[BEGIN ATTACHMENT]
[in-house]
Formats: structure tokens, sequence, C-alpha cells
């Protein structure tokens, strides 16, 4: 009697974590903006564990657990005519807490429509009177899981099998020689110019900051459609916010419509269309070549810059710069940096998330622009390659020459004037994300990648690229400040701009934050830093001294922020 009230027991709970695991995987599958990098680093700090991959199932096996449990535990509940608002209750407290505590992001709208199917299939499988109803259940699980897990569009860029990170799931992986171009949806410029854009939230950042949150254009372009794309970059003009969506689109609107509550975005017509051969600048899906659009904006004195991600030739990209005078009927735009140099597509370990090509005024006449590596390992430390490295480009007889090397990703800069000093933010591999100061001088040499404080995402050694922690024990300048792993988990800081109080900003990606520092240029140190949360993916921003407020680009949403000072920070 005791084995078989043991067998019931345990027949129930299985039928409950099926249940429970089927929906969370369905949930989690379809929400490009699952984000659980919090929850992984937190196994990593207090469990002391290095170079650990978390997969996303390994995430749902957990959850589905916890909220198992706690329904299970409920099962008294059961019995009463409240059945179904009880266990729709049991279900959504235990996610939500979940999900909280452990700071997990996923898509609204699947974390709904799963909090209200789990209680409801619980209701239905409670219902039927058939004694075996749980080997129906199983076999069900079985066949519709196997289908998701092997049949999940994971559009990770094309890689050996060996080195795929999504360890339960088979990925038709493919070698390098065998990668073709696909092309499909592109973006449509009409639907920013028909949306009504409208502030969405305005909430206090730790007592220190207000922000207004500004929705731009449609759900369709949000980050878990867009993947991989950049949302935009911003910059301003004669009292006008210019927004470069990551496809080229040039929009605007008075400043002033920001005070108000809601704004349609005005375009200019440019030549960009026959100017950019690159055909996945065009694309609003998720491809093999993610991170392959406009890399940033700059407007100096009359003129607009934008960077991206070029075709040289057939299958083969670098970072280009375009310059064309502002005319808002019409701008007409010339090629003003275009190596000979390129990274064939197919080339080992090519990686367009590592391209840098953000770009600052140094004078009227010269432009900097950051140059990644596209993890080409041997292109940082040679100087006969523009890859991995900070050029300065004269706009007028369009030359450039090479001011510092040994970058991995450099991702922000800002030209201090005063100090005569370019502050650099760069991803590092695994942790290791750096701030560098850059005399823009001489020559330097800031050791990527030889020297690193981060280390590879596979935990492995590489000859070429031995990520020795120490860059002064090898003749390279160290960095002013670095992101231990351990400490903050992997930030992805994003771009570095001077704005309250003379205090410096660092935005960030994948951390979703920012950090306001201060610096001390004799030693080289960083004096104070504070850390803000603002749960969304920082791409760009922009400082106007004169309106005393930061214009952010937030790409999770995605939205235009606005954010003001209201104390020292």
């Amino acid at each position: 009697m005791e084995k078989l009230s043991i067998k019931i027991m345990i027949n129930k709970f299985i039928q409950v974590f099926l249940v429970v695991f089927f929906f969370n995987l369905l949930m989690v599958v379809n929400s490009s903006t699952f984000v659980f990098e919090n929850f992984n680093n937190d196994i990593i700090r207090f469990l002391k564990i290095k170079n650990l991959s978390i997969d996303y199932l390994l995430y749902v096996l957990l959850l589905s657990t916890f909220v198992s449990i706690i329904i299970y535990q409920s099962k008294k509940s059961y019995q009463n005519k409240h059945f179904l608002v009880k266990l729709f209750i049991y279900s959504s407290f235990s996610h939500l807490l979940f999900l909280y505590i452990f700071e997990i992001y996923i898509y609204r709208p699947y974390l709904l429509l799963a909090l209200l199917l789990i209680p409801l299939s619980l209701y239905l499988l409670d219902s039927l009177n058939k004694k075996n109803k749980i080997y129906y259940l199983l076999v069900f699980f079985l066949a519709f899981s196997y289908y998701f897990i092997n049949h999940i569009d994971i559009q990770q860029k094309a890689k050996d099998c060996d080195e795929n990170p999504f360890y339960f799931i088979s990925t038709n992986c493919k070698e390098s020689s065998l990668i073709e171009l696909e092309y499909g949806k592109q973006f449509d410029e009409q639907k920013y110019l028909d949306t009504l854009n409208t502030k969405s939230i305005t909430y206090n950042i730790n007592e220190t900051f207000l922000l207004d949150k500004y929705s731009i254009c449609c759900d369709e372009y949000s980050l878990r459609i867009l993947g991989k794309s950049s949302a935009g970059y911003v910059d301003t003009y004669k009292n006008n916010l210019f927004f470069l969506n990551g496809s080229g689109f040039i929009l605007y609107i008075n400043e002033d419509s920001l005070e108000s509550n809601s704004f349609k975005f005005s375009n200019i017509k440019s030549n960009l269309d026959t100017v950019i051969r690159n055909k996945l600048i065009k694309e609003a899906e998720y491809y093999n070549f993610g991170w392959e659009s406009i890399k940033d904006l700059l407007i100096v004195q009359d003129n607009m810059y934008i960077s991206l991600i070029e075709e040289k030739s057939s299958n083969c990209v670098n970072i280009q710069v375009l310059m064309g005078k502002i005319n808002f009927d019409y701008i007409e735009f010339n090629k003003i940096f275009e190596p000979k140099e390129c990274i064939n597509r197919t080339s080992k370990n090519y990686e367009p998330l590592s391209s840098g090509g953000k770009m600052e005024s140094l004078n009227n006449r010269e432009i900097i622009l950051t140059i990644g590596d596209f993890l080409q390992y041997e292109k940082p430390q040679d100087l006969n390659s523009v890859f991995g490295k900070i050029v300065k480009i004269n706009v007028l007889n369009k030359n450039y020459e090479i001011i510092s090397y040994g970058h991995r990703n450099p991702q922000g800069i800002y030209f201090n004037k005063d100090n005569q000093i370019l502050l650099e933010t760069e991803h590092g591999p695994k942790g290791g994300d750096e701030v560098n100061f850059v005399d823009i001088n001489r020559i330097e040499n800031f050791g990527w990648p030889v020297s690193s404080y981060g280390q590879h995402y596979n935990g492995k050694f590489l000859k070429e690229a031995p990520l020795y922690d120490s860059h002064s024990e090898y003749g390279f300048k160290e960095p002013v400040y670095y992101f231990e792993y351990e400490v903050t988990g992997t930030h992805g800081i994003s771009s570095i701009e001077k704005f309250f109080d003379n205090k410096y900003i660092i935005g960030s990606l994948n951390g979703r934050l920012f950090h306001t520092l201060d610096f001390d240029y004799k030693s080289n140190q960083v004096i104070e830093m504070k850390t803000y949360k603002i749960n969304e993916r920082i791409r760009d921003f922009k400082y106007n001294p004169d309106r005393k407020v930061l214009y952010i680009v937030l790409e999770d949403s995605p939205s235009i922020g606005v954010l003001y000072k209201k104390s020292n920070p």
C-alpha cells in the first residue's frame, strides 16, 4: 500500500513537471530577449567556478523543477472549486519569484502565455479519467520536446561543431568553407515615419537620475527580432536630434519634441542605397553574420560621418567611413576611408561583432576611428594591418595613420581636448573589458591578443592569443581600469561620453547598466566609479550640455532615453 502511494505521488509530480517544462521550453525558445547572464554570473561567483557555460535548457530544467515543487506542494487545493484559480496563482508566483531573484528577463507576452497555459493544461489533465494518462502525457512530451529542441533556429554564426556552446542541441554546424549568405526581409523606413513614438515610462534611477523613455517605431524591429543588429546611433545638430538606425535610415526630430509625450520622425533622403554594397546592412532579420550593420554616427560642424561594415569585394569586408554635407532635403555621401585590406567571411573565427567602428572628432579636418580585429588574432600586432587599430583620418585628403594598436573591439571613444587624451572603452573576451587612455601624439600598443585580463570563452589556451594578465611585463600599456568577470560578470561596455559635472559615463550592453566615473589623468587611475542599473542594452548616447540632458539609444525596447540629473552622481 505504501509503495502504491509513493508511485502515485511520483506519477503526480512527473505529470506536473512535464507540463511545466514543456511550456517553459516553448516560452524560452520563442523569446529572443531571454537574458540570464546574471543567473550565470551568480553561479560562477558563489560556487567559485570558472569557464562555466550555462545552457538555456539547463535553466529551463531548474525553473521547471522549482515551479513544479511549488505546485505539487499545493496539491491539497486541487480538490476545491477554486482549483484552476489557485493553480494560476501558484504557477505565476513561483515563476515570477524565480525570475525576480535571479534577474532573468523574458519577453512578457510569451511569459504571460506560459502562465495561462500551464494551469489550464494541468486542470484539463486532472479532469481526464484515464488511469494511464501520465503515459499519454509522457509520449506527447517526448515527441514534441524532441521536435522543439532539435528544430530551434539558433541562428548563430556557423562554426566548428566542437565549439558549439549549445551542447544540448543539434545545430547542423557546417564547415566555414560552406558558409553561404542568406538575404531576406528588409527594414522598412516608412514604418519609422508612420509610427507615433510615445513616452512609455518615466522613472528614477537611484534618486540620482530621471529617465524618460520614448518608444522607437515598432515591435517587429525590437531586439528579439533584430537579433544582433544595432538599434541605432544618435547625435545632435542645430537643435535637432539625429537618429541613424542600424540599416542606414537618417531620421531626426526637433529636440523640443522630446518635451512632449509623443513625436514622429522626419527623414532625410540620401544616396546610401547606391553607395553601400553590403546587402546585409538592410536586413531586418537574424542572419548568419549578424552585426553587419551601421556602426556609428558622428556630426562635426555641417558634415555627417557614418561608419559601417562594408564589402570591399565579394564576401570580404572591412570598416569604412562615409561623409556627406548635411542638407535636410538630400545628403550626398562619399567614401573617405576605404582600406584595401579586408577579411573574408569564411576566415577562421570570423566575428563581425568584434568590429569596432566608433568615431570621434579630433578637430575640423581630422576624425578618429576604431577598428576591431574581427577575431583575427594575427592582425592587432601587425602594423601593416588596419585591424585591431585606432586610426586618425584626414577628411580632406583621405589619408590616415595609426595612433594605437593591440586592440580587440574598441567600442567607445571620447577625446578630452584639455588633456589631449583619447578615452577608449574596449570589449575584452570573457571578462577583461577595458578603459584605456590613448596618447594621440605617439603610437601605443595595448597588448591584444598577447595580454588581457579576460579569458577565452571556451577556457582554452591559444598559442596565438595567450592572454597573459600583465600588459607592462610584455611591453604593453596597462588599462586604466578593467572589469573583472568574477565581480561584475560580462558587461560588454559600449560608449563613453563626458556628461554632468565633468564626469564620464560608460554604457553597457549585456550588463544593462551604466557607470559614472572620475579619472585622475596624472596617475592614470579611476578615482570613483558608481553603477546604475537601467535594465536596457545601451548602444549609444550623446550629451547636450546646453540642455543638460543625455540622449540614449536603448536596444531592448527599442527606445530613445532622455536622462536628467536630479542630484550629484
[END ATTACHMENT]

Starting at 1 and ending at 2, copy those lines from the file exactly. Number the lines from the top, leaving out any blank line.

[in-house]
Formats: structure tokens, sequence, C-alpha cells